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If we don’t stop this today, tomorrow it could be your children

Part 2 of our interview with Kyle Jackson. For the first part, please click here.

J.Allan Longshadow: Kyle, there are some burning issues in America – and the world – at the moment. And one of the reasons I wanted to speak to you today is exactly this. You are a former journalist. You are a black man in America. I believe you trained in the military in America, right? You’ve got military training. So you were willing to fight for your country, to put yourself in the firing line for your country. How do you feel right now, today, as a black man in America?

Kyle Jackson: You see the thing about me –  first off I’ll say this. Not only am I a military man, but my father, God rest his soul, was also a Vietnam veteran and most of my uncles and aunts served in the military. I still have a cousin who is still actively serving in the military. So with that said, being a black man in America, as of right now, and dealing with the Black Lives Matter movement and the current upheaval due to police misconduct against black people like myself, how do I feel being in America? I feel like we have to change things. We have to come together whether we are black or white or Asian or Spanish.

“If we don’t stop this today, tomorrow it could be your children”

We have to understand that yes, we – myself included as a former military man –  took an oath to defend the constitution against all enemies. But this also means I took an oath to defend other people’s rights as well. That means as you know, America has gotten into conflicts with other nations, but also helped other nations as well. The fact is, on our own home soil, we have a situation where for some reason you have individuals who wear a badge and a gun and have taken an oath to protect and serve who are not going into that, and will victimize people based on the colour of their skin. And at most times it’s black people they victimise.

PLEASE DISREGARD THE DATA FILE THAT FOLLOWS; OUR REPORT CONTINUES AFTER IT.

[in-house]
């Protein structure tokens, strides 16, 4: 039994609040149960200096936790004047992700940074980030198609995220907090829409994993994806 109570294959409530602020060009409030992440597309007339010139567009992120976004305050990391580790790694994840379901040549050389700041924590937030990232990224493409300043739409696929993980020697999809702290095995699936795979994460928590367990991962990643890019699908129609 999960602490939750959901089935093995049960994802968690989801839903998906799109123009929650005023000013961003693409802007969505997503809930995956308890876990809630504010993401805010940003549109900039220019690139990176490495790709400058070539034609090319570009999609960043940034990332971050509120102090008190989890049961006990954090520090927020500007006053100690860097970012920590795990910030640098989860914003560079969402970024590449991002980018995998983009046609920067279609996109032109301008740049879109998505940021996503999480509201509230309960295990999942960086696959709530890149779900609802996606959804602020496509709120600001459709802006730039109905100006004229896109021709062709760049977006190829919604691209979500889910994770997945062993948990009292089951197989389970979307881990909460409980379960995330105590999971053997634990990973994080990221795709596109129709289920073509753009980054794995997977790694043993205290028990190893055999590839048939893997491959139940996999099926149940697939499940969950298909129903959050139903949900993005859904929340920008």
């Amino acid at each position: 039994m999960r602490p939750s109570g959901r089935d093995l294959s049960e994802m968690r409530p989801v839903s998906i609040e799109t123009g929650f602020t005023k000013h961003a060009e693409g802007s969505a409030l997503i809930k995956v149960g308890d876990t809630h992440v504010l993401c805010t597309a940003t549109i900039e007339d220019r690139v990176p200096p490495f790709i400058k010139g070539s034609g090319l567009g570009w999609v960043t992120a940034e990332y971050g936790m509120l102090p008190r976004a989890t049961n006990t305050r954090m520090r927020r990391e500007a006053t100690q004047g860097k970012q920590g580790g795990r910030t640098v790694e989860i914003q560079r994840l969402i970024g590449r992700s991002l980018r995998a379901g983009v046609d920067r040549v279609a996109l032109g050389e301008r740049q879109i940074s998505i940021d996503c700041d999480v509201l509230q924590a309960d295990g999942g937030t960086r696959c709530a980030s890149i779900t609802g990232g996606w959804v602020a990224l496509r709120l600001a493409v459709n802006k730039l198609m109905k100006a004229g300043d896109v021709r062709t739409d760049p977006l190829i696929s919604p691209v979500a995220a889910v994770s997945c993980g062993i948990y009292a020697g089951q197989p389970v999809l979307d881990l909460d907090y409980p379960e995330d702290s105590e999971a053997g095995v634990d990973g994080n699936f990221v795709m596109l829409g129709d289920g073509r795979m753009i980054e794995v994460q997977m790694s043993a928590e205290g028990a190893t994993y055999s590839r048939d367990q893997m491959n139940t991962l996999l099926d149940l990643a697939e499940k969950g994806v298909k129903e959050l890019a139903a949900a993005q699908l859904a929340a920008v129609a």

To be honest with you I am very upset about this, but I feel this is a time for us to come together as a people, as one people, regardless of race, ethnicity or creed and say enough is enough because, as my aunt told me, she marched against the same thing that we’re marching against right now. However, though, it hasn’t stopped. That means we need a stronger voice. We need to keep going to stop this because if we don’t today, it’s black people that are being victimized by police or having a knee put on the neck by a police officer because they are black; but tomorrow it could be a Hispanic person, or tomorrow it could be an Asian. Tomorrow it could be a Muslim person. As a military veteran, I can tell you now that even during military service, I encountered many Arab people that were upset with military veterans like me.

“We need to stop this hatred of black people now.”

They said to me, you don’t like us. It’s like, no, I love you. It’s just that there are some people who share your ethnicity, but they are terrible. So in this instance, there are people who have suffered many fights. Yes, they have different to black people, but the thing is is that through all that, we’re all in this together, but at this time we need to stop this hatred of black people that is being perpetrated by some police officers in America because if it goes on from now, it will keep continuing until it goes on out there every day. And as we’ve seen in the past – I hate to bring it up – with Nazi Germany, and other situations that have happened in our history where people have been victimized based on the colour of their skin or their religion.

We have to stop this. Now that’s when the black lives matter movement to me is important. And I’ll this now, you might ask this question, I’ll just go straight into it. The fact is, is that a lot of us say, well, all lives matter. And I do agree all lives do matter, but where we are in this system right now, it’s about black lives mattering because we’re the ones getting killed for no reason.

We’re not even committing a crime. And we have to stop this. As a black man, how do I feel about it? I’m angry.